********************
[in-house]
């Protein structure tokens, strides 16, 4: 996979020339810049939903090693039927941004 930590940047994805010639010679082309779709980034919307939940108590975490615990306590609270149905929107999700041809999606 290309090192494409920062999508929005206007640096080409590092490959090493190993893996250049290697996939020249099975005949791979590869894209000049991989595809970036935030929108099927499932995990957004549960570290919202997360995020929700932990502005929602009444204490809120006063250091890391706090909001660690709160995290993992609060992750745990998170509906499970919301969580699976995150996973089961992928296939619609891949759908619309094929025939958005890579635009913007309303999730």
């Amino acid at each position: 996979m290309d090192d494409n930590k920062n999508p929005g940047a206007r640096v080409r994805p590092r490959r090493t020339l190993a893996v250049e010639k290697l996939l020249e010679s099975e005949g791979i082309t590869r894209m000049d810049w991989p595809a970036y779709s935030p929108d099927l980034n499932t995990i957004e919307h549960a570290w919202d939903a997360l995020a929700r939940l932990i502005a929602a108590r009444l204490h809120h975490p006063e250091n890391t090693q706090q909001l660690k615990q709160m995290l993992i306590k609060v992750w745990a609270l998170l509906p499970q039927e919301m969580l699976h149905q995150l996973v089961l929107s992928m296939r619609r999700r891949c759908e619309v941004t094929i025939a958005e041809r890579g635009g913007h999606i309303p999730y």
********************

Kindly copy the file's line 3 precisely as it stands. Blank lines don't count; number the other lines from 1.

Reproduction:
């Amino acid at each position: 996979m290309d090192d494409n930590k920062n999508p929005g940047a206007r640096v080409r994805p590092r490959r090493t020339l190993a893996v250049e010639k290697l996939l020249e010679s099975e005949g791979i082309t590869r894209m000049d810049w991989p595809a970036y779709s935030p929108d099927l980034n499932t995990i957004e919307h549960a570290w919202d939903a997360l995020a929700r939940l932990i502005a929602a108590r009444l204490h809120h975490p006063e250091n890391t090693q706090q909001l660690k615990q709160m995290l993992i306590k609060v992750w745990a609270l998170l509906p499970q039927e919301m969580l699976h149905q995150l996973v089961l929107s992928m296939r619609r999700r891949c759908e619309v941004t094929i025939a958005e041809r890579g635009g913007h999606i309303p999730y």